Tuesday, December 15, 2009

The Trombone Slide: A Mystery Solved

By Becky Ciabattari

For most wind instruments, it is easy to see the keys, buttons, or valves that are pressed to make different pitches. The Flute, Clarinet, Saxophone and Trumpet are all examples of instruments that utilize keys or valves to change pitches. Yet, there is one wind instrument that uses a slide to change pitches. It is called the trombone.

Because there are no valves or keys on a trombone, it may seem like a mystery as to how a trombonist can create different notes. People have often asked me, “How in the world do you know where to put the slide?” Others have asked, “The trombone looks so hard and you’re such a small person; how do you do it?” Read on to learn how to dispel the mystery that lies behind the trombone slide.

The trombone slide is divided into seven positions that are created by extending the outer slide. The easiest trombone slide position to find is called first position. First position is when the slide is all the way in; seventh position is the farthest position, found by extending the slide out almost as far as it will go. The inner positions (2-6) are often found by using the trombone bell is as a reference point, in addition to careful listening. For instance, third position is found by placing the outer slide cross brace slightly above the rim of the bell. Fourth position can usually be found by aligning the top of the outer slide slightly below the bell. The trombone course through viaAcademies offers clear explanations, graphics, and videos describing how to find all seven positions on the trombone slide.

Once you are able to locate the positions, it is also important to be able to buzz your lips more firmly for higher notes and more relaxed for lower notes. The lips and air are important components to changing pitches on a trombone. In addition, listening to the sounds you make will help to encourage excellent trombone playing while making changes in slide positions and buzzing.

You may be thinking, “This seems like a lot to learn all at once!” Or, “I can’t play this instrument because I am small and I won’t be able to reach all of the positions.” Be assured that you will learn one slide position at a time, then move on to the next. As far as size is concerned, I always tell my students that it doesn’t matter. There are tools that can be purchased to help a student reach the longer positions if you choose, and in most cases, your arm WILL grow! Also, fortunately, most music you will play in your first year will require little use of sixth and seventh positions.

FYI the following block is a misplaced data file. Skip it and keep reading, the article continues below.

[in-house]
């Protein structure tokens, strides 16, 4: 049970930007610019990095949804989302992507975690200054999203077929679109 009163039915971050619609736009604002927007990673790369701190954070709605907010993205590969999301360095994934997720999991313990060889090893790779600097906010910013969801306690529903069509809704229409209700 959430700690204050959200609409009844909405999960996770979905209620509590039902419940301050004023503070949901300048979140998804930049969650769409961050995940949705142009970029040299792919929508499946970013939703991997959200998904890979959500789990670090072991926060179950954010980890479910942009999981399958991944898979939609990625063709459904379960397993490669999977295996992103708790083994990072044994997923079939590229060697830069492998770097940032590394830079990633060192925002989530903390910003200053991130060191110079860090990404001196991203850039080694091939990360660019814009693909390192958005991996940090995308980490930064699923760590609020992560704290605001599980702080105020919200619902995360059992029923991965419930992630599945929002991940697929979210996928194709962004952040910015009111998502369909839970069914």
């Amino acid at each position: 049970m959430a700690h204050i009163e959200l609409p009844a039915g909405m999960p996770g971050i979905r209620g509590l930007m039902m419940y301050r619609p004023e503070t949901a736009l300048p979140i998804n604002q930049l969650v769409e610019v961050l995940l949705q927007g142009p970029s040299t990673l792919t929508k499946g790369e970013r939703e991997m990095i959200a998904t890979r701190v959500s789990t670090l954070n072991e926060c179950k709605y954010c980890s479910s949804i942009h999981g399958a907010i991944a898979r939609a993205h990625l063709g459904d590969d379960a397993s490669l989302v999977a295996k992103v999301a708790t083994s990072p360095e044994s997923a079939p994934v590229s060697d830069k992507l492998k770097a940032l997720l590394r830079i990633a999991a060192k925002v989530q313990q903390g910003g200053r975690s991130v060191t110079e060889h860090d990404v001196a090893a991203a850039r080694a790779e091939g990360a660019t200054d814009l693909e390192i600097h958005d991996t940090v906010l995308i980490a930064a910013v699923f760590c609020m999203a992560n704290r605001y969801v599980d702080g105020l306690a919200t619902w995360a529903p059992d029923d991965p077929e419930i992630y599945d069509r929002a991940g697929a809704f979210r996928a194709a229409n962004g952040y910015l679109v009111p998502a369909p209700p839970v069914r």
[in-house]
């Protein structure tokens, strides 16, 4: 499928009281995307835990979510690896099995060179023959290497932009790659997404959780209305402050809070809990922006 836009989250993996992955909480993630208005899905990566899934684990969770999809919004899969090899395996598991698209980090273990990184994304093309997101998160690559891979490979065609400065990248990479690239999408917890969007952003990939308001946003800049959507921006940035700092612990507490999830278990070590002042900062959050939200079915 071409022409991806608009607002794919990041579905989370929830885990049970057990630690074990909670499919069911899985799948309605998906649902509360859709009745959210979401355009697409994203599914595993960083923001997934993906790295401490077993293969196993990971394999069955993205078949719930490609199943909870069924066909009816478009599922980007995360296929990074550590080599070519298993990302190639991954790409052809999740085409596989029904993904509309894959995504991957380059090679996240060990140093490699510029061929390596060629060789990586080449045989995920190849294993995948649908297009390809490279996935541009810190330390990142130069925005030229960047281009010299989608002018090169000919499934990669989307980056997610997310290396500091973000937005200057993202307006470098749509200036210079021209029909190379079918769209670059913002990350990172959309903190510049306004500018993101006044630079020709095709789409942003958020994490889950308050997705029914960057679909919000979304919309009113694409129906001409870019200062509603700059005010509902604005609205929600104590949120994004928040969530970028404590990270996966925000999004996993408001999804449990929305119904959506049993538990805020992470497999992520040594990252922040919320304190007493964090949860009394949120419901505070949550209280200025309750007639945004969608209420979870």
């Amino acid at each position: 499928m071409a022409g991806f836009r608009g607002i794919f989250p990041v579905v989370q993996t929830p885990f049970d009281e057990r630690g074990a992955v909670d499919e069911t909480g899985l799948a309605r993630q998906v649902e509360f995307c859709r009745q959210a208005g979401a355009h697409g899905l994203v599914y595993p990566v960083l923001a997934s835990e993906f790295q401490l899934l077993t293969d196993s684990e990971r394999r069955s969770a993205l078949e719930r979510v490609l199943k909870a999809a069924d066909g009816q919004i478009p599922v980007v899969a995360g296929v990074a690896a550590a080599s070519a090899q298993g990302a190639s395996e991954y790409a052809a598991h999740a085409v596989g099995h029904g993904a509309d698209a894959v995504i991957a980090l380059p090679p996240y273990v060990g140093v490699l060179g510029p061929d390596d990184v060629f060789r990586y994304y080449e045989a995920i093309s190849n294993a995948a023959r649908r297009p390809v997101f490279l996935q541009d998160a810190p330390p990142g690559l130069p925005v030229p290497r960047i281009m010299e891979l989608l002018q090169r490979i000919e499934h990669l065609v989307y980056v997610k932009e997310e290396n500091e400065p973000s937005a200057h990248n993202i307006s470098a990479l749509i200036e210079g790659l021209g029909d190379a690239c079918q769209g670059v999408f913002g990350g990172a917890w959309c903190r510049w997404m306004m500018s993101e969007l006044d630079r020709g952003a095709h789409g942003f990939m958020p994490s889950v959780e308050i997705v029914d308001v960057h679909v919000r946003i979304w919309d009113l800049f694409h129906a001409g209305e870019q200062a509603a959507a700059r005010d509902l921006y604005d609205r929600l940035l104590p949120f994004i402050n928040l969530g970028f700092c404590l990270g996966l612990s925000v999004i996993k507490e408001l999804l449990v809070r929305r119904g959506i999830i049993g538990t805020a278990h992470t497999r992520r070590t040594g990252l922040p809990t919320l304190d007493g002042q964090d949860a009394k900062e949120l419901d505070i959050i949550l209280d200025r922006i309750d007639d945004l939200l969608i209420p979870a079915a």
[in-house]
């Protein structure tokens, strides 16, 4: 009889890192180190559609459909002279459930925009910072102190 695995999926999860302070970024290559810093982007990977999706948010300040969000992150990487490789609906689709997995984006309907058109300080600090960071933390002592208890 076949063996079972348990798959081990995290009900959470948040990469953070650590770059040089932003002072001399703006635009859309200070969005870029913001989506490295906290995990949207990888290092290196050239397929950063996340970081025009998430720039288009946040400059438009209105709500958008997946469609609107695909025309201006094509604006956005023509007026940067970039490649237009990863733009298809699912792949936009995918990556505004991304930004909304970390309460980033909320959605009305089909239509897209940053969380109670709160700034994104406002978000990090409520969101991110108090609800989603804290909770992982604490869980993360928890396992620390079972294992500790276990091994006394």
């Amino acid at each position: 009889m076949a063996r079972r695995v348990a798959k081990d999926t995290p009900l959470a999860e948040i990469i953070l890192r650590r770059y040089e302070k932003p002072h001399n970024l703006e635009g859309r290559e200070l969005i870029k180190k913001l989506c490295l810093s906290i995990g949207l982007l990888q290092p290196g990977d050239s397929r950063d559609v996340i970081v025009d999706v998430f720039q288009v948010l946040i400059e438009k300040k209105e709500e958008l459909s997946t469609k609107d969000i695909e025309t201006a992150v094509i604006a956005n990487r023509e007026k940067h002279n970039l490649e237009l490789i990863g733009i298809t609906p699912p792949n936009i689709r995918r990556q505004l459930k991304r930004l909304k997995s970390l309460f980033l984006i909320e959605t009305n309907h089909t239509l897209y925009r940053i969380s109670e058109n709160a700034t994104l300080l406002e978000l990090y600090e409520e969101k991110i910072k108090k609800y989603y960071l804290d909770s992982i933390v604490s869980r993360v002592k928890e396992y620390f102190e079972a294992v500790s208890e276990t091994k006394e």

I hope that this information has helped dissolve the mystery behind the trombone slide. As you learn to listen to the sounds you make on the trombone, this instrument may become less mysterious, but rather more tangible and enjoyable. Learning to play the trombone is not only well within the "reach" of most students, it is definitely fun!


  1. Great job addressing the mystery of the slide. It is good to know that even a smaller person can play a larger instrument. I didn't know there were tools to help with the lower slide positions until I saw Becky using one.

  2. Becky -- can you point folks in the right direction on when to add a slide extender, where to get them etc.? What are the considerations around using one or not?


  3. Hi Becky,
    Great article... I'll have to send my curious parents and eager students to this page as it addresses a lot of questions for someone who's never played!

    Thanks for posting this!


    Keith Fiala